Naira Faces Devaluation Option as Exchange Rates Worsen
Nigerian naira has lost its cool, and it is affecting households, and companies while wealth managers are seeing investing in assets denominated in the local currency as risky to portfolio building.
It has been a stormy outing for the foreign exchange (FX) markets as the Nigerian local currency, the naira, continues to lose value due to the scarcity of hard currencies inflows into the economy.
FX markets face with myriads of uncertainties centred on the scarcity of foreign currencies; with naira trading in the midst of the storm – moving from N415 to N425 in six months, according to data from the FMDQ Exchange.
The worsening exchange rate signposts that the Central Bank of Nigeria (CBN) could devalue the naira in 2022 amidst an expectation that pre-election demand for foreign currencies would worsen rates further.
Devaluation, though undesirable in an economy with low exportable produce, and high poverty level but the FX markets becoming tight as foreign investors stay away from the Nigerian economy.
MSCI Index in the latest release signal that Nigerian indexes could face a downgrade after a consultation launched last week, citing an inability to get the dollar out of the country following tightening on foreign currencies repatriation.
Far from heading toward the Zimbabwe currency crisis but all policy efforts to keep the naira strong have failed as the apex bank appears to have lost control of managing the local currency.
In the just concluded week, the exchange rate worsened across the market and analysts think there is no respite for the local currency due to scarce foreign currencies inflows. READ: Naira Rises as Analysts Anticipate Devaluation at Investors Window
Unequivocally, the Nigerian monetary policy authority continues to maintain a stance not to devalue the naira despite the fact that leadership acceded to the fact that the local currency is overvalued.
In the Investors and Exporters foreign exchange window, Naira tracks lower in the just concluded week to N425 to a United States dollar. Meanwhile, Nigeria’s external reserve maintained its accretion for the fifth consecutive week, as the gross reserve position inched up by US$230.14 million to US$39.16 billion on June 30.
Across the FX windows, the naira weakened against the U.S dollar by 1.1% week on week to N425.00, a level that signals that the local currency could be facing additional pressures than the market had anticipated.
At the parallel market, the exchange rate worsens to N615-616 but Bureau de Change (BDCs) operators have other rate determinants request including demand or supply volume to determine rates. Foreign currencies with a lower denomination attract lesser rates irrespective of volume, according to MarketForces Africa channel checks.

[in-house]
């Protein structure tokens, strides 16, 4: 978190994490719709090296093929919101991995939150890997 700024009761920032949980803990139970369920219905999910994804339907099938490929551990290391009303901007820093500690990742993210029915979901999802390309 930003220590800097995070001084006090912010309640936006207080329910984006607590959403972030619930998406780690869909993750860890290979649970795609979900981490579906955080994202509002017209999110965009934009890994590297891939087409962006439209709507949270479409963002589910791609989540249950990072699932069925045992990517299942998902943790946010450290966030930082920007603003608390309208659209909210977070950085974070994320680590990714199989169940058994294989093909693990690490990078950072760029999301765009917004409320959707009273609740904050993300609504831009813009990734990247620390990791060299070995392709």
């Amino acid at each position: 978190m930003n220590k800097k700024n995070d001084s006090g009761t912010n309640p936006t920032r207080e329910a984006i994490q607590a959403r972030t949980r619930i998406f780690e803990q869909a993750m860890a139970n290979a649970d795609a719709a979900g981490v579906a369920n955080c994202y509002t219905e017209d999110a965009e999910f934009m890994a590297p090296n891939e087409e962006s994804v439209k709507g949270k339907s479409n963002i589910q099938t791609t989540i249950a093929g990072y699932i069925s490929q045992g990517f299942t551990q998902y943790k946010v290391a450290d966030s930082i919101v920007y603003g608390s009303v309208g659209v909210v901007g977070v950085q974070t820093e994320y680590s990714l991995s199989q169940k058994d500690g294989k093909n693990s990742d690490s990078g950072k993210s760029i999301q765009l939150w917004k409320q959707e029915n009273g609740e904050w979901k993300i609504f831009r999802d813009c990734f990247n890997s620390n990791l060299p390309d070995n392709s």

With a barrage of unorthodox approaches to make the naira holds strong against other foreign currencies, the Central Bank of Nigeria (CBN) has used various stylish sub-devaluation measures like naira4dollar, and N65 rebates to low demand pressures in the FX markets.
However, the market has been repricing the local currency in the official window, losing strongly against all foreign currencies pair, especially, the United States dollar, according to currencies data tracked by MarketForces Africa.
Would the naira survive the next onslaught against major currencies in the markets? A slew of analysts and currencies traders told MarketForces that this is unlikely as they are already expecting the CBN to devalue the naira.
For the domestic economy, devaluation of the local currency would have a double-edged sword on market performance. But Nigerian citizens will be faced with additional market-absorbed pressures in the form of higher prices.
At the core of monetary policy objectives remain price and currency stability but CBN has lost at both ends. Nigeria is battling with red hot headline inflation that printed at 17.71% in May, with a possible increase in the third quarter of the year, according to analysts’ projections.
Unfortunately, the Broadstreet experts are talking less about stagflation risk but the Nigerian economy is heading in that direction with an unsavoury unemployment rate amidst a slowdown in private sector activities.
With the tough macroeconomic condition that Federal Government has persistently assuaged with conditional economic transfers to poor citizens, devaluation would rather be a curse on household spending but a blessing to a larger market.
CBN devaluation of the local currency will attract foreign investors into the economy, often through foreign portfolio investment channels. As a result, a lower impact is expected on citizens in the short term. Naira stability provides a positive investment landscape for investors, according to analysts that spoke with MarketForces Africa.
This, in addition to monetary policy tightening, could drive strong foreign investors’ participation in the Nigerian economy. However, the risk lies in an ongoing interest rate hike in the United States.
What should Emefiele do to Naira? Experts’ positions remain that Nigeria must generate foreign currency inflows to support local demand for the dollar. Or, redenomination of the Naira would be required to drive stable exchange rates.
In the short term, increasing export earnings has proven to be a herculean task for the Nigerian government and the CBN remains unfazed by market demand to devalue the naira. The last option which some analysts think is not feasible is to cut imports drastically. # Naira Faces Devaluation Option as Exchange Rates Worsen